• use the Nationality Checking Service (NCS)

  • use an agent or representative

Make an individual application

You must fill in Form AN – application for naturalisation as a British citizen

Read the guidance notes and the requirements booklet, which tell you how to fill in the form and what other documents you need to provide.

Apply using the NCS

The NCS is run by local councils and they can help you make your application. Check if your local council has an NCS.

Apply through an agent or representative

An agent or representative is a private company or individual that can help you with your application and give you advice.

Check if an agent or representative is registered with the Office of the Immigration Services Commissioner (OISC).

You can also use some solicitors or barristers that aren’t registered with the OISC. These include:

  • General Council of the Bar

  • Law Society of England and Wales

  • Chartered Institute of Legal Executives

  • Faculty of Advocates

  • Law Society of Scotland

  • General Council of the Bar of Northern Ireland

  • Law Society of Northern Ireland

Fees

Read about the fees for citizenship applications.

Biometric information

You must also provide your biometric information (fingerprints and a photo). This costs £19.20.

The Home Office will tell you when you need to provide your biometric information. Your biometric information is only held until you’ve attended a citizenship ceremony.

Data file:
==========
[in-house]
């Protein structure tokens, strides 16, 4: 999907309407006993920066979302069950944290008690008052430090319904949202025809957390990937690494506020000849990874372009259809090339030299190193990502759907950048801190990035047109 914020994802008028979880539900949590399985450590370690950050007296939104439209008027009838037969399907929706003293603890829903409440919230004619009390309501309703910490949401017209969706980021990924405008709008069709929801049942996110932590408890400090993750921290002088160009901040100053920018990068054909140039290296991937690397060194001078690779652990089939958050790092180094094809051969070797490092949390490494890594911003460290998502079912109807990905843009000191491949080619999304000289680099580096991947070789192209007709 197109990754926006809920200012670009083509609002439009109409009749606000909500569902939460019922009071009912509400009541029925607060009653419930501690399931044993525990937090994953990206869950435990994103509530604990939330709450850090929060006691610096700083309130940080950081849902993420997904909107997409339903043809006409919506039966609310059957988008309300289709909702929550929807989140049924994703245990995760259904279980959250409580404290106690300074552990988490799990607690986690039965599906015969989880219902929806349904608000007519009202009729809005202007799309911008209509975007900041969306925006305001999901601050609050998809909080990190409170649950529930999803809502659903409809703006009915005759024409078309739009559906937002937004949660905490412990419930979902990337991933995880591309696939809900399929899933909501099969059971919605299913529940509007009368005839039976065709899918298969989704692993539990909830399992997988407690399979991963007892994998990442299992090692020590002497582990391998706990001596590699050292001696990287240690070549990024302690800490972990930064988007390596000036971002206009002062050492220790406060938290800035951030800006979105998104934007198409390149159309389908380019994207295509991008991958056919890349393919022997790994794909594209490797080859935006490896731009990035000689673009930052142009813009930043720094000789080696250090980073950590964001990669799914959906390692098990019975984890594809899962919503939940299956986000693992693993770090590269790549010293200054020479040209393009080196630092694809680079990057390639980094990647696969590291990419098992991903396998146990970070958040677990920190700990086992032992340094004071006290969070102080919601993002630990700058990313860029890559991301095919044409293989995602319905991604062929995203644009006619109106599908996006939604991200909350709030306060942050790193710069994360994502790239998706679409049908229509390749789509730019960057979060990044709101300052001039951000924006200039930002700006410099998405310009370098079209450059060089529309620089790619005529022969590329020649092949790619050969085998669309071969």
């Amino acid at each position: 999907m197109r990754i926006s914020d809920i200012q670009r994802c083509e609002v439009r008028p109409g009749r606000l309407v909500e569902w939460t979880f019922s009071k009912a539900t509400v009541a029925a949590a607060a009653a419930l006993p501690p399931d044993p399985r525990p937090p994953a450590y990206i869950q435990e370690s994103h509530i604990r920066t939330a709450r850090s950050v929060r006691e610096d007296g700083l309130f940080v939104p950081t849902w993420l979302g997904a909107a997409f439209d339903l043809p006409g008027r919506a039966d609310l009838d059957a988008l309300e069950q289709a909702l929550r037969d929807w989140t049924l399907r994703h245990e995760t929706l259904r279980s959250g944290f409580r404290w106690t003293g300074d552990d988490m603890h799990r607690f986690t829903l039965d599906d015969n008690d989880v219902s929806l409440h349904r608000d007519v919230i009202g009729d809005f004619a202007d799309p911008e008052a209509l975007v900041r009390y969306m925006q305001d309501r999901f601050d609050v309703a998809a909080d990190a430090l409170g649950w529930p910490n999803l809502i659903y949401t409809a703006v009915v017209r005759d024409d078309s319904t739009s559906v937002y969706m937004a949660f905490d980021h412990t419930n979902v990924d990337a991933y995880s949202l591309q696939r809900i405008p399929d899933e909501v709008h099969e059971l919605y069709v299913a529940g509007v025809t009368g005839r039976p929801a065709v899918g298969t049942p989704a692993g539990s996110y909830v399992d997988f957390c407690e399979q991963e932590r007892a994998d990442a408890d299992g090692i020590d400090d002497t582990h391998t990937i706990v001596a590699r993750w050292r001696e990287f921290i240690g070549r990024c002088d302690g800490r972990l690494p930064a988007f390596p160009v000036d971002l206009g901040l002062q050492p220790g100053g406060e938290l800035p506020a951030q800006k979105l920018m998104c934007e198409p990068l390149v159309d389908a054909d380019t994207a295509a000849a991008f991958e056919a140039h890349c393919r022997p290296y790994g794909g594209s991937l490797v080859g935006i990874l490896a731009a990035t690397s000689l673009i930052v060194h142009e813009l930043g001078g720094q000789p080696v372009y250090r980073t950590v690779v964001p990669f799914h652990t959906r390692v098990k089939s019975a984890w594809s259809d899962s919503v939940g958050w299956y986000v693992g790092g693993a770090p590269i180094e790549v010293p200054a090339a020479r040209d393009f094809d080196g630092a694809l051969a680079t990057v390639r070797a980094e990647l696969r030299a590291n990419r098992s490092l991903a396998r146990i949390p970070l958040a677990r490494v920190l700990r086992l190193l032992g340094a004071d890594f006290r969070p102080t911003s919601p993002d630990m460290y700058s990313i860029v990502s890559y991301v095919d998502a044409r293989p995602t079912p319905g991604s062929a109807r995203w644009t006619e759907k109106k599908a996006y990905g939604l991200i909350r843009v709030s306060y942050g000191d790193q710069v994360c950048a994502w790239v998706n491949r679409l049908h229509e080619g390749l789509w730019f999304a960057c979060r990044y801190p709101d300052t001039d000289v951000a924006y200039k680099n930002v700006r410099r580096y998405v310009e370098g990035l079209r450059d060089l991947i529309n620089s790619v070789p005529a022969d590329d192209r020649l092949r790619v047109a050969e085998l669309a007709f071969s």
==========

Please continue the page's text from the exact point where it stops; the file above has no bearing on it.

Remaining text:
4. Where to send your application

Send your application form, fee and any supporting documents to:

UKVI
Department 1
The Capital
New Hall Place
Liverpool
L3 9PP 

Channel Islands or the Isle of Man

Send your application to the Lieutenant Governor.

British overseas territories

Send your application to the Governor of the territory.

All other countries

Send your application to UK Visas and Immigration:

Department 1
UK Visas and Immigration
PO BOX 306
Liverpool
L2 0QN 

Fees

Read about the different fees for citizenship applications.

5. After you’ve applied

You’ll get a letter confirming your application. It can take up to 4 weeks for you to get the confirmation.

A decision about your application will usually be made within 6 months – some applications can take longer.

You’ll be told if you need to give more information to help with your application. You should also contact UK Visas and Immigration if your situation changes (eg, you move house, get married or are arrested) during your application.

Nationality contact centre
nationalityenquiries@homeoffice.gsi.gov.uk

You might be asked to attend an interview where you’ll need to speak without an interpreter.

6. Citizenship ceremonies